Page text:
Cigars in the Newsroom
Cigars are a hot story with local TV newscasters.
From the Print Edition:
Danny DeVito, Winter 96
This week, John Harter's assignment is to sit behind the wheel of a dark-blue BMW Z3. It's a two-seat roadster, the type Pierce Brosnan drove as James Bond in Golden Eye. Harter, a third-generation Washingtonian, is enjoying the ride through the nation's capital with the top down, but he is also doing a road test of the car, on which he will report to the viewers of WJLA-TV's news sometime in the near future. You can tell that Harter likes this car. It's a convertible with plenty of leg room, and it offers the perfect occasion to smoke a Paul Garmirian No. 2.
Harter, who smoked a pipe before moving exclusively to cigars, has been doing road tests as a regular feature for 21 years and says he has accepted the risks. "Boy, I've ruined many a suit with pipe ashes, but never burned anything with cigars," he says with a laugh, but adds that cigars do more than just avoid putting a hole in your clothes.
"I do five minutes of business news every day, and a package that I shoot outside. I'm working 12 hours a day; most reporters just do a story. I'm under a lot of pressure," Harter says. "It does help me relax to smoke a cigar, no doubt about it. I enjoy the pressure. It gives you a sort of high, too, but you've got to come down off of it."
Harter is among a large number of local news reporters who turn to cigars for a break from hectic days. Many don't want to talk publicly about smoking cigars out of concern for viewer reaction. Others were happy to relate how a cigar can fit in quite nicely with the time they spend getting to the story or in helping them relax after they go off the air.
"If I had a cigar going, I'd take it in there on the set with me and just put it on a little table there behind the set," says Dave Ward, a 30-year veteran anchorman of KTRK-TV's newscasts in Houston. "There was one night we were on the air," he recalls of one newscast in the late 1960s, "and the cigar was smoking a little bit more than usual and here's this curl of cigar smoke curling up in the air right beside me. The director saw it, and the general manager told me the next day, 'Ward, don't take no cigars in there on the set anymore.' " Ward says the no-smoking policy now applies to the entire station.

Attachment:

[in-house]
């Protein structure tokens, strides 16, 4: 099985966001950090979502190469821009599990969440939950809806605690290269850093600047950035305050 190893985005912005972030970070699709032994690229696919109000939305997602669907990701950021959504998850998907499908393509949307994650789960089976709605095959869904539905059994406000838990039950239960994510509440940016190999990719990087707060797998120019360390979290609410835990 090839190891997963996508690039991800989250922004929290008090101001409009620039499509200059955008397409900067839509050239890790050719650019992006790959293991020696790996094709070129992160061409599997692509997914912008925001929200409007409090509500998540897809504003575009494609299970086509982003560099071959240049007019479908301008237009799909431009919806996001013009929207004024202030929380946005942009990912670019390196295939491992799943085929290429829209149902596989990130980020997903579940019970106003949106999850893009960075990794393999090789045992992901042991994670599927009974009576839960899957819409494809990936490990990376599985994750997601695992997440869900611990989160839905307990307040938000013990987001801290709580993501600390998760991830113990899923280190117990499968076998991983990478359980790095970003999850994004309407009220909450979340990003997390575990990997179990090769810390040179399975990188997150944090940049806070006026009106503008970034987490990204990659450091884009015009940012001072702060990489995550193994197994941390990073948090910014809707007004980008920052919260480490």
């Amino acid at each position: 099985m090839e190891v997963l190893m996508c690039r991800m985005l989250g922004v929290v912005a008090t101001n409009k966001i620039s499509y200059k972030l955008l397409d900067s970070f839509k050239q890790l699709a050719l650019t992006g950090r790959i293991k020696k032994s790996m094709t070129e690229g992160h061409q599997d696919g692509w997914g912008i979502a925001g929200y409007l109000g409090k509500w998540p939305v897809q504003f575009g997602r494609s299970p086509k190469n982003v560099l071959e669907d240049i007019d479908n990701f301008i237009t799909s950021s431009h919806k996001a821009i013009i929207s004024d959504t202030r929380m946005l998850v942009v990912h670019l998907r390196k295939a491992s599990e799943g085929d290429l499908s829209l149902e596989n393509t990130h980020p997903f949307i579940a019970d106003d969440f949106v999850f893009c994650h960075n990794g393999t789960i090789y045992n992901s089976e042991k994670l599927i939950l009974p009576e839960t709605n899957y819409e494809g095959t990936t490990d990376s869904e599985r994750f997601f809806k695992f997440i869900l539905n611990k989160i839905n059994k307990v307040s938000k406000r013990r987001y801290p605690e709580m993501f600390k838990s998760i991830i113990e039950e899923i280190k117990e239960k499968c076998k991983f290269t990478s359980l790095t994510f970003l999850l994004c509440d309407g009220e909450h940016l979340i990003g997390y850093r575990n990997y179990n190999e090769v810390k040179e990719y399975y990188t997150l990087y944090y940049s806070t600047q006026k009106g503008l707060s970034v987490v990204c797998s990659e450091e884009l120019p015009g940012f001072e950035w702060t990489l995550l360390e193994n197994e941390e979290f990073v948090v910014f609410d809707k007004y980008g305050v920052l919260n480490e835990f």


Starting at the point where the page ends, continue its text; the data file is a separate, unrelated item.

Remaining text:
Ward is fond of Houston's own Texan Cigar Co. smokes, which he says are available only from the factory and go for about $1.30 each. He now smokes fewer cigars, about nine a week, than he used to enjoy.
For investigative reporter Chuck Goudie of Chicago's WLS-TV, and one of his regular cameramen, Steve Erwin, the time to enjoy a cigar is in the crew car--the one that no one else wants to use après cigar--on the way to a story.
"At the end of a day," Goudie says, "especially on the road, if I'm traveling with Steve Erwin, we'll knock off after the late news or whatever. We'll go have dinner and a cigar or go have a cocktail and a cigar. For the last few months I've been smoking a cigar called Havana Sunrise. New. I found it by accident when I was covering the ValuJet crash," he recalls. "[The company] happened to have kind of a showroom on Tamiami Trail, which was the road we took to the Everglades to cover that crash. We stopped by there, had never heard of this outfit before, and they sent us to their rolling facility in [Miami's] Little Havana. We went there and this place was just absolutely incredible. It's brand new. You see these 40 Cuban guys hand-rolling cigars. They must've sunk a lot of money into the place. So, I've been ordering from them for the last couple of months," says Goudie, whose opinion of the Cuban cigars he used to smoke on assignment overseas is that now they are just too pricey.
For others, it's a question of availability. "If I could get Cuban cigars, I would be delighted to smoke nothing but Cohiba Robustos, but who wouldn't?" says Tony Guida, former anchor and reporter for WCBS-TV in New York City and host of the station's public affairs show, "Sunday Edition." Guida, one of the seven WCBS reporters and anchors who were released by the station during a purge in early October, usually saves time after dinner to relax with a Dominican Romeo y Julieta Vintage No.2.
On nights when he has to work late, Guida sometimes finds himself without a cigar and very much wanting one. Fortunately, there are enough venues in New York to satisfy the desire. "I go a lot to Ponte's down just below Canal Street on the West Side because, a) it's a lovely place to eat and the food is good and, b) the bar area is one of the most comfortable settings I've ever seen in a restaurant." Talking about the restaurant reminds him of an eye-opening cigar experience he had there.
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